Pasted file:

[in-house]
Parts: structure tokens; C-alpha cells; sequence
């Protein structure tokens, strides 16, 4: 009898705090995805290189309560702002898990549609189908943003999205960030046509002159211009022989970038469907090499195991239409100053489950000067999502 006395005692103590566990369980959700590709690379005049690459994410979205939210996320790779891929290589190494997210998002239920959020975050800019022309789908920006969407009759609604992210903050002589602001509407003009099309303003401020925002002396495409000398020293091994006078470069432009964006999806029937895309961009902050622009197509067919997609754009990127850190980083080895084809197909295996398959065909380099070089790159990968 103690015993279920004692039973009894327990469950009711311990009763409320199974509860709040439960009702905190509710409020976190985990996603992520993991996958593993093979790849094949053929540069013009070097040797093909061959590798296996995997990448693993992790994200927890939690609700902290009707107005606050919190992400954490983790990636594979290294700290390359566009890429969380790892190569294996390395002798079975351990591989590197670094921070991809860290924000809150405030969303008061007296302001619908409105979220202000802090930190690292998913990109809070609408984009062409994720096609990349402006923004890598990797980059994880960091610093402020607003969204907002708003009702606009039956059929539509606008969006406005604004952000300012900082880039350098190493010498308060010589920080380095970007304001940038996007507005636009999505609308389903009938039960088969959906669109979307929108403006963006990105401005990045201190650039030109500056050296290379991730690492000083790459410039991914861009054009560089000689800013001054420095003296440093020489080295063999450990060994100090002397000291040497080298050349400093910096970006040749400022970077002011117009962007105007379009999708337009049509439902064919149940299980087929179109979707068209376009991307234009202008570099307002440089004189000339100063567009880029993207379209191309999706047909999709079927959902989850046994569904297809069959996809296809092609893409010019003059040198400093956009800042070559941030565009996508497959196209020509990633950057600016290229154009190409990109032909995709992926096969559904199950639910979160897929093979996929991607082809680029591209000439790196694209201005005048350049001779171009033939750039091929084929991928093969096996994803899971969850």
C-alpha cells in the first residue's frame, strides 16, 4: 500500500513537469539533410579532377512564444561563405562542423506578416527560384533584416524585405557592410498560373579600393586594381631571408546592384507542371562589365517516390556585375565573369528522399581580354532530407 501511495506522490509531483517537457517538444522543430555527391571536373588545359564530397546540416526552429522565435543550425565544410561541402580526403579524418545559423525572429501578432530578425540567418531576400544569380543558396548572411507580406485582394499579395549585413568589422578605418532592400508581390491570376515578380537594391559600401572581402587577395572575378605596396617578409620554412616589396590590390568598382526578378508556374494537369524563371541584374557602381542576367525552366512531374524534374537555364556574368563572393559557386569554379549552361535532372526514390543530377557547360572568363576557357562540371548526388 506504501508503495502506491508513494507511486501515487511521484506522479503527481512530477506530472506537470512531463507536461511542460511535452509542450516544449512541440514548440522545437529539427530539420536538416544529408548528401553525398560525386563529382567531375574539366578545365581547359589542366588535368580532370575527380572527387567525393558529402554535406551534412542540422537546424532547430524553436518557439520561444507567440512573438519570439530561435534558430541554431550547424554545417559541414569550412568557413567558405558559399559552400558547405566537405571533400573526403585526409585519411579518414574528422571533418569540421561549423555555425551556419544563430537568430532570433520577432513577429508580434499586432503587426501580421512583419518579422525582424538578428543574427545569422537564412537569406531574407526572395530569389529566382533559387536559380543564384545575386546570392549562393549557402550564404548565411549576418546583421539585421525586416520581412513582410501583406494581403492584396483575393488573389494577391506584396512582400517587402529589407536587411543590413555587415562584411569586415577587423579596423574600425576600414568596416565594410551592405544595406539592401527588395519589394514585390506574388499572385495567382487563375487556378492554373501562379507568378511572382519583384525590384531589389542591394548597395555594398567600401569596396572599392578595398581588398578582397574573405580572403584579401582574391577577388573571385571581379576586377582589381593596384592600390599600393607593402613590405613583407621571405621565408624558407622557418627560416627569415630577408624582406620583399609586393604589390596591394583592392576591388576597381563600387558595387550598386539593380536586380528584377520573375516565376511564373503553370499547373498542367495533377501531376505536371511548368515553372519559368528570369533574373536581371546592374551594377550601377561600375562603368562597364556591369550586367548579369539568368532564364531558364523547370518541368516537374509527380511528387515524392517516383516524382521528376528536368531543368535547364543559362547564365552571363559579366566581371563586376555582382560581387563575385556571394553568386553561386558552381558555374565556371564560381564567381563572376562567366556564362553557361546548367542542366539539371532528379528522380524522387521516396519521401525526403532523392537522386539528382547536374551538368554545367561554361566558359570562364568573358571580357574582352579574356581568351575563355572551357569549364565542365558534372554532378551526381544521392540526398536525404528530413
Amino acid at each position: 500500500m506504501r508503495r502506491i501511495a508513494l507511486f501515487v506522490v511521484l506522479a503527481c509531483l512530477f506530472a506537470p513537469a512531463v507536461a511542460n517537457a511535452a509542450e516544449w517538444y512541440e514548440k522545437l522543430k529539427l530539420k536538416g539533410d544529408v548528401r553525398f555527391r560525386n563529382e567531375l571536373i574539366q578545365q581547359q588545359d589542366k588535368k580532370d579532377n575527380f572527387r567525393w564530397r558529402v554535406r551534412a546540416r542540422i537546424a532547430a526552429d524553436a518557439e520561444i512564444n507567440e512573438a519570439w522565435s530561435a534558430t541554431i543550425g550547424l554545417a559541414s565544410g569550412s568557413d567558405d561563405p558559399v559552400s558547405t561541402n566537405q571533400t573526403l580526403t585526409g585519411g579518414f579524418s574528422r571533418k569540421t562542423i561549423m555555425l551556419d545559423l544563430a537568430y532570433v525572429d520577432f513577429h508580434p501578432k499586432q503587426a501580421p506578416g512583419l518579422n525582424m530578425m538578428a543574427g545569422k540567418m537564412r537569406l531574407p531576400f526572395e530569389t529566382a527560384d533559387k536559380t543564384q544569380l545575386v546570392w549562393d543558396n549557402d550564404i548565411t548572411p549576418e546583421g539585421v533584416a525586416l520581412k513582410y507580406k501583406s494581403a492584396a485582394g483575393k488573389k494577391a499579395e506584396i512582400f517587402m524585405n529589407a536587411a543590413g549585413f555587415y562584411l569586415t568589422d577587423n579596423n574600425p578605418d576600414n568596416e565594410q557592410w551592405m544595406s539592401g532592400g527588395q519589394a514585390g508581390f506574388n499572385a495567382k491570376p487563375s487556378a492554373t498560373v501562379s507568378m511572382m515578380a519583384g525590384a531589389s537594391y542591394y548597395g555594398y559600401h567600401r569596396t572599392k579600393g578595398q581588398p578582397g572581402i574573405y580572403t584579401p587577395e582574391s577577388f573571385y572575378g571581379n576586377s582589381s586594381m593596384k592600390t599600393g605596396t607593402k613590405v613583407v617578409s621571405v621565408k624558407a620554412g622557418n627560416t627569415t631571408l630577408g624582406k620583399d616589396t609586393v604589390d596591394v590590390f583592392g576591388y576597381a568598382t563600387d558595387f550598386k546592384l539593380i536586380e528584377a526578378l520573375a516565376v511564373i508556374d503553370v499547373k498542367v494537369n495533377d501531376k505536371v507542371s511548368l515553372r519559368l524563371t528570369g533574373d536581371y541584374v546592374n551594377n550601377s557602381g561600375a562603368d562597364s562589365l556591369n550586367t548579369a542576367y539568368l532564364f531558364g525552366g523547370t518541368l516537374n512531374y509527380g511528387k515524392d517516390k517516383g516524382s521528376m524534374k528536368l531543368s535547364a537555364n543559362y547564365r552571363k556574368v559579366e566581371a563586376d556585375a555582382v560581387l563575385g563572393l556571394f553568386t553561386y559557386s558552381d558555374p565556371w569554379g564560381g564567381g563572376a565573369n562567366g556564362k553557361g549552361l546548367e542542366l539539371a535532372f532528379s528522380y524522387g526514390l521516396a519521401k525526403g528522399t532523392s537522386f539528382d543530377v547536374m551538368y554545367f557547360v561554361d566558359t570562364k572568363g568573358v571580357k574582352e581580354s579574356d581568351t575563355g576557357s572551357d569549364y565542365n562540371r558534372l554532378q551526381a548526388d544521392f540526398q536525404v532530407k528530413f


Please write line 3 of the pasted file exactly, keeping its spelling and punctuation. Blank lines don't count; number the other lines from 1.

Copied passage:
């Protein structure tokens, strides 16, 4: 009898705090995805290189309560702002898990549609189908943003999205960030046509002159211009022989970038469907090499195991239409100053489950000067999502 006395005692103590566990369980959700590709690379005049690459994410979205939210996320790779891929290589190494997210998002239920959020975050800019022309789908920006969407009759609604992210903050002589602001509407003009099309303003401020925002002396495409000398020293091994006078470069432009964006999806029937895309961009902050622009197509067919997609754009990127850190980083080895084809197909295996398959065909380099070089790159990968 103690015993279920004692039973009894327990469950009711311990009763409320199974509860709040439960009702905190509710409020976190985990996603992520993991996958593993093979790849094949053929540069013009070097040797093909061959590798296996995997990448693993992790994200927890939690609700902290009707107005606050919190992400954490983790990636594979290294700290390359566009890429969380790892190569294996390395002798079975351990591989590197670094921070991809860290924000809150405030969303008061007296302001619908409105979220202000802090930190690292998913990109809070609408984009062409994720096609990349402006923004890598990797980059994880960091610093402020607003969204907002708003009702606009039956059929539509606008969006406005604004952000300012900082880039350098190493010498308060010589920080380095970007304001940038996007507005636009999505609308389903009938039960088969959906669109979307929108403006963006990105401005990045201190650039030109500056050296290379991730690492000083790459410039991914861009054009560089000689800013001054420095003296440093020489080295063999450990060994100090002397000291040497080298050349400093910096970006040749400022970077002011117009962007105007379009999708337009049509439902064919149940299980087929179109979707068209376009991307234009202008570099307002440089004189000339100063567009880029993207379209191309999706047909999709079927959902989850046994569904297809069959996809296809092609893409010019003059040198400093956009800042070559941030565009996508497959196209020509990633950057600016290229154009190409990109032909995709992926096969559904199950639910979160897929093979996929991607082809680029591209000439790196694209201005005048350049001779171009033939750039091929084929991928093969096996994803899971969850």